THICK MIO-PLIOCENE NON-MARINE SALT DEPOSITS IN THE SOUTHWESTERN USA: IMPLICATIONS FOR DEVELOPMENT OF THE COLORADO RIVER DRAINAGE SYSTEM
Thick halite deposits are documented in the Luke, Detrital, Hualapai, Picacho, Bristol Lake, and Overton Arm basins. Thickness of halite is as much as 1-2.5 km in the Hualapai (Red Lake salt) and Luke basins. Thinner, but substantial, halite deposits (>350 m) have been drilled in the Bristol, Picacho, and Detrital basins. Thick evaporite deposits are generally associated with large catchments proximal to major rivers, such as the CR and Gila River, and which drain broad elevated terranes (e.g. Colorado Plateau (CP)). Other basins proximal to the CR and its major tributaries have high potential for containing thick salt, including the Mesquite basin in southern Nevada, Big Sandy and Dutch Flat basins in NW Arizona, Higley-Chandler, Paradise, and Rainbow basins in central Arizona, and Blythe-McCoy, Yuma, and Mohawk basins in SW Arizona, all of which have major gravity and aeromagnetic minimums compatible with thick halite.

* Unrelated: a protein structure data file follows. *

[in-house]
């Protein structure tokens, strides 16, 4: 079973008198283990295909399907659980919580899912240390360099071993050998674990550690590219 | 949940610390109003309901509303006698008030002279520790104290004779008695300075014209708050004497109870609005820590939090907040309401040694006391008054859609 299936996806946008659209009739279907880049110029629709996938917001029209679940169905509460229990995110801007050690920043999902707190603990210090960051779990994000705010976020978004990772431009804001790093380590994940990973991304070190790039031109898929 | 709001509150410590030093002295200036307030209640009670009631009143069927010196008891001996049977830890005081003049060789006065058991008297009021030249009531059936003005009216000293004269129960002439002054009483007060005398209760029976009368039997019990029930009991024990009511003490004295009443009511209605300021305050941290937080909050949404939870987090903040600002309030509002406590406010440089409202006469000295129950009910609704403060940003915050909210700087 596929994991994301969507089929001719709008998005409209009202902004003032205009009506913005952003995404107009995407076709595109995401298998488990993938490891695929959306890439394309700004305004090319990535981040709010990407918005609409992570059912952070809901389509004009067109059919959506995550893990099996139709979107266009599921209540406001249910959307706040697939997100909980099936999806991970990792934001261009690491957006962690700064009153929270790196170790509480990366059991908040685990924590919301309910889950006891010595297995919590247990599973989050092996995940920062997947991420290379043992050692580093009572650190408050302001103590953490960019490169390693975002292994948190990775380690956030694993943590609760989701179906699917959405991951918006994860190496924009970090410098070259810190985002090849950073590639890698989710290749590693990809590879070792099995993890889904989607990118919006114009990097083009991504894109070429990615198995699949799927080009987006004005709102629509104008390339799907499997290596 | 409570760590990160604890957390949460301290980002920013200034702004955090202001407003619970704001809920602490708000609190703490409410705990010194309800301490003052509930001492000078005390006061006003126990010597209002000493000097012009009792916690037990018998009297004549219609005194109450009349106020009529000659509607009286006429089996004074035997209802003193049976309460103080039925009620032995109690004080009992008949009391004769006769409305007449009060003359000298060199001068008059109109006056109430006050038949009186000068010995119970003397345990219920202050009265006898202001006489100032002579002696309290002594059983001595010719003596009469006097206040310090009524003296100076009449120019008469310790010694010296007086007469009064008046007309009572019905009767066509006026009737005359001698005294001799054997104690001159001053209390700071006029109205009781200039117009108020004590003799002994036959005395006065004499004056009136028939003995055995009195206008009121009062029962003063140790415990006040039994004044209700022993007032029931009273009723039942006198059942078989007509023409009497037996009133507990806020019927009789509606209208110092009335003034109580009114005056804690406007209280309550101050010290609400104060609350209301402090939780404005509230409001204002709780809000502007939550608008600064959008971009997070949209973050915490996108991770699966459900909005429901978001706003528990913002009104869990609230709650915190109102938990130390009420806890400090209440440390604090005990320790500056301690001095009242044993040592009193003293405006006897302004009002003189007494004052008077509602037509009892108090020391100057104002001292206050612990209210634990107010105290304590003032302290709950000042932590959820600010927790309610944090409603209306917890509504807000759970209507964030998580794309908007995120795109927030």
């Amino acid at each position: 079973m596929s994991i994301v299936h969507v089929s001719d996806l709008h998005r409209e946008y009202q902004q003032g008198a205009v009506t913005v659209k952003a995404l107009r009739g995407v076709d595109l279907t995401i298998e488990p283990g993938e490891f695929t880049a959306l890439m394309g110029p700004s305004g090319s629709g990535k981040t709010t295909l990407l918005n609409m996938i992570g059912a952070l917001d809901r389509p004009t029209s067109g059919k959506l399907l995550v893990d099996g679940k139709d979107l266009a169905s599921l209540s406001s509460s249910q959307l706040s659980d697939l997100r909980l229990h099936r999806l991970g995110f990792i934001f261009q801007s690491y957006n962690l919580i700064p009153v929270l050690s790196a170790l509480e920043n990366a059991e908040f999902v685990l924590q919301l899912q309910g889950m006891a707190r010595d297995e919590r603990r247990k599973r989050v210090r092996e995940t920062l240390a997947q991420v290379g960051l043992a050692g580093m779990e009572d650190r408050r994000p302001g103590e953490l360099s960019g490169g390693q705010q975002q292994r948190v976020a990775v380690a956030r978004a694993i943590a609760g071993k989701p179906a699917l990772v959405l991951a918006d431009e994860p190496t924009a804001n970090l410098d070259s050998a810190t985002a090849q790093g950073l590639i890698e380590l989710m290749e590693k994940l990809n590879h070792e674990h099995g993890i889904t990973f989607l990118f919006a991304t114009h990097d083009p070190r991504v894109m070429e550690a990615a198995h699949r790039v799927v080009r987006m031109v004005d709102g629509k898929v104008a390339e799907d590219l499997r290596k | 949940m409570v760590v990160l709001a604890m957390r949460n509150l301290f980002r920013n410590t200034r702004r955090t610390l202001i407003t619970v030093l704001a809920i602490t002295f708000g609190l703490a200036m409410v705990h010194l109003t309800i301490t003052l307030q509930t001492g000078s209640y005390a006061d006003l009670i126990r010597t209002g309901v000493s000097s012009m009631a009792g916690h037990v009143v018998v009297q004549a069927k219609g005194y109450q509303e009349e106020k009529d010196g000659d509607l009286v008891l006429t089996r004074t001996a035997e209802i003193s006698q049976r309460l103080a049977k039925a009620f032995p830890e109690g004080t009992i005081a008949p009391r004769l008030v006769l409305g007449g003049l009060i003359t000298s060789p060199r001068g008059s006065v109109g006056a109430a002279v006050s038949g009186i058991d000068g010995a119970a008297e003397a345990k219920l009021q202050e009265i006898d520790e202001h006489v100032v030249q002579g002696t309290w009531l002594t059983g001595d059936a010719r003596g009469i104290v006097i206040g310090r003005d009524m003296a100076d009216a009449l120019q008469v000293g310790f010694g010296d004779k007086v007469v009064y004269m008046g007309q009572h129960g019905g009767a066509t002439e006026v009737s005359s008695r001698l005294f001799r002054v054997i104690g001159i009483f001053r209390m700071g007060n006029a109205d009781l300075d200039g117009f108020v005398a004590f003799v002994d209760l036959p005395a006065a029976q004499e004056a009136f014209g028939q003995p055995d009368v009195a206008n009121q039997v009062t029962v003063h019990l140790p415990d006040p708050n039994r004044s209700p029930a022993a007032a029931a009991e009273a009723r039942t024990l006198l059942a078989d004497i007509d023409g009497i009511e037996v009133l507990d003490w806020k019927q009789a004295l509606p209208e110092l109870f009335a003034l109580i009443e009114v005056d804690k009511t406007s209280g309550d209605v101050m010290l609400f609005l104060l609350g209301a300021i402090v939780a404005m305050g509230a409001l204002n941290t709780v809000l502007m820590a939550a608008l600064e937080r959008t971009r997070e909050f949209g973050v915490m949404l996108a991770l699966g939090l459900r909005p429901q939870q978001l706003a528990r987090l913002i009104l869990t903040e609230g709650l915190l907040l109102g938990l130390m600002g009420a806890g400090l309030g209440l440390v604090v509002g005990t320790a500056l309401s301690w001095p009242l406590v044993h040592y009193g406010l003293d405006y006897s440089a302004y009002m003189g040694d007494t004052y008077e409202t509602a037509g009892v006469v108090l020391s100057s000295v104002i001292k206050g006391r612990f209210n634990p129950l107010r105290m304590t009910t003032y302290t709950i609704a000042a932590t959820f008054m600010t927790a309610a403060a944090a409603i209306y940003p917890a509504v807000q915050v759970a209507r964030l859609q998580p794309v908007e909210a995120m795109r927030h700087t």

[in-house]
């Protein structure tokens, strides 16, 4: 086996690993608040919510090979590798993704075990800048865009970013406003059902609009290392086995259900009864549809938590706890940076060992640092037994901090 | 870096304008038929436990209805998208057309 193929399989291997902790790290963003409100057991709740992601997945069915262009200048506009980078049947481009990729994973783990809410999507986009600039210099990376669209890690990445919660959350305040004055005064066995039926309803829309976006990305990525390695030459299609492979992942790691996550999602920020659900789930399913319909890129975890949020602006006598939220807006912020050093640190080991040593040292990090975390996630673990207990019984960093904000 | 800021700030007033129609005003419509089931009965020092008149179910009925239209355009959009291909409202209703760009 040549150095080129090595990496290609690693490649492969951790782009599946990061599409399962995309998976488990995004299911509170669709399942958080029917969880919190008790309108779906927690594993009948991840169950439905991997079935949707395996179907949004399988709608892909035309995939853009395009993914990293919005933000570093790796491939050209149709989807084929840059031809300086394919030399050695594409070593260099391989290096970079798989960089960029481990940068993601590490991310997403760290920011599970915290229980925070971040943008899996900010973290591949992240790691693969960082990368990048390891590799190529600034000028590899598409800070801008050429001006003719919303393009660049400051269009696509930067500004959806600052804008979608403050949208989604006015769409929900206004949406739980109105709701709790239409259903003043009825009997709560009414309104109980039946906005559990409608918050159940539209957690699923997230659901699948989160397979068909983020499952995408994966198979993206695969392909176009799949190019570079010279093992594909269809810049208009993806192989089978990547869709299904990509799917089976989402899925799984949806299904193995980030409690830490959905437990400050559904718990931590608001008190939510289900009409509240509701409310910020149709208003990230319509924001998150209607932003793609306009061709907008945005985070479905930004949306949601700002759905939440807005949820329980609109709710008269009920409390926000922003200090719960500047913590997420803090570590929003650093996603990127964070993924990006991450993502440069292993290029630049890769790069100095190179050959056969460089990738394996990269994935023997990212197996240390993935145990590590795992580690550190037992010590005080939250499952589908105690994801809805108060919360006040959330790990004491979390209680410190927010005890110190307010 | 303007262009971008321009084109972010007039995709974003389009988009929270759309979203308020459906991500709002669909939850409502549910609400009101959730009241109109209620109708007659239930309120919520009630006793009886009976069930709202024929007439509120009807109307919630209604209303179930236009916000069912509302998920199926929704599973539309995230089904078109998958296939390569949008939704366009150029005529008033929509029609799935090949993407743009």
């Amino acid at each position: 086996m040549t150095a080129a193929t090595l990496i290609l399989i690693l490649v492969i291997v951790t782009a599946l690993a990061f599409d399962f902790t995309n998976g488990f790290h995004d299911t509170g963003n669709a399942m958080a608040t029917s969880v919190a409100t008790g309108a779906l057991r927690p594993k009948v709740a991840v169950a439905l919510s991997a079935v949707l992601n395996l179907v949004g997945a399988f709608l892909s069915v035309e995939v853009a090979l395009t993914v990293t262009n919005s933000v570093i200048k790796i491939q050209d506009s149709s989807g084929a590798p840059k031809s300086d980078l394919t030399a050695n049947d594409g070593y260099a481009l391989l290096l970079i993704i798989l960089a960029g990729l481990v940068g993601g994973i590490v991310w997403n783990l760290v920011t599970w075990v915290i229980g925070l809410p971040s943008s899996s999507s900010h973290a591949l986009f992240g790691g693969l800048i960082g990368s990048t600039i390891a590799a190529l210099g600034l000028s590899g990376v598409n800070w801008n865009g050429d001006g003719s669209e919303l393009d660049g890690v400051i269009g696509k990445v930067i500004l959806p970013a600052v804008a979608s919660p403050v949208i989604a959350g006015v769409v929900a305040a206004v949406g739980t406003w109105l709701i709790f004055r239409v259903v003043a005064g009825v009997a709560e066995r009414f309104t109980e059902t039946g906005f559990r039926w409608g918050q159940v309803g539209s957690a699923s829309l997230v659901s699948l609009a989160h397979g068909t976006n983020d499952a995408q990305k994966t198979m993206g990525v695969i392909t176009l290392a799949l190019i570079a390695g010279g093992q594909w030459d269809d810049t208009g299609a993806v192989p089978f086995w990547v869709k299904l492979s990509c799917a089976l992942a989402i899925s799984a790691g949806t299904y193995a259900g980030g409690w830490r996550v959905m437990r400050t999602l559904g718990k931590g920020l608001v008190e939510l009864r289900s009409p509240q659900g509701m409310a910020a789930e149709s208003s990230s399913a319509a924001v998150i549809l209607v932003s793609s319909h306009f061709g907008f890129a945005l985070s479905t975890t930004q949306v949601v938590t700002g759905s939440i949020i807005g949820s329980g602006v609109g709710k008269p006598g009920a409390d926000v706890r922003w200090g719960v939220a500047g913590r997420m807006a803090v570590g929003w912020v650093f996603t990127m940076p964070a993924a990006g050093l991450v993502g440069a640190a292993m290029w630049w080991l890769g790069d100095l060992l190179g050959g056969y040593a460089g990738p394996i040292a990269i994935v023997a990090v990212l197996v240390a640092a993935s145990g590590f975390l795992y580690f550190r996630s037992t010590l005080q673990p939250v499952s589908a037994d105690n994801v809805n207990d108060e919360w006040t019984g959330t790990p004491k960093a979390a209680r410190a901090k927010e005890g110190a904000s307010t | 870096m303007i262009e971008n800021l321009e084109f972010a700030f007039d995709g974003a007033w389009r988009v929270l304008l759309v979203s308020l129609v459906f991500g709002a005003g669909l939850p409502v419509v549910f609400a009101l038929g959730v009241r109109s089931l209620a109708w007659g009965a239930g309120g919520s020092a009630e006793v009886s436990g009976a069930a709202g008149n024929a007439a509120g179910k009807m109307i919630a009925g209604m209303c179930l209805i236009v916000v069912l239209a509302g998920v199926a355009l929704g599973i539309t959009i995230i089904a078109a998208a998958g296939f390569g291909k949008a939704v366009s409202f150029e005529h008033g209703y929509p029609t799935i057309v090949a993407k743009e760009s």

Basins in lower reaches of the CR system were integrated relatively rapidly through sequential, down-stream spill-overs (House et al., 2008). In contrast, lakes persisted as long as ~5 m.y. in more upper reaches (e.g. Grand Wash Trough). Our new tephrochronology of interbedded tephras constrains the uppermost salt in the Hualapai basin to 5.6 Ma and salt in the Picacho basin to 8.6 Ma. The 5.6 Ma age immediately precedes development of the CR in the Lake Mead region. This correspondence strongly suggests that the thick evaporites are related to incipient development of the CR system. We envision a precursor to the CR and its tributaries delivering large amounts of water to the Lake Mead and other regions, which ponded in axial basins and spilled into satellite basins forming broad playas and salt pans.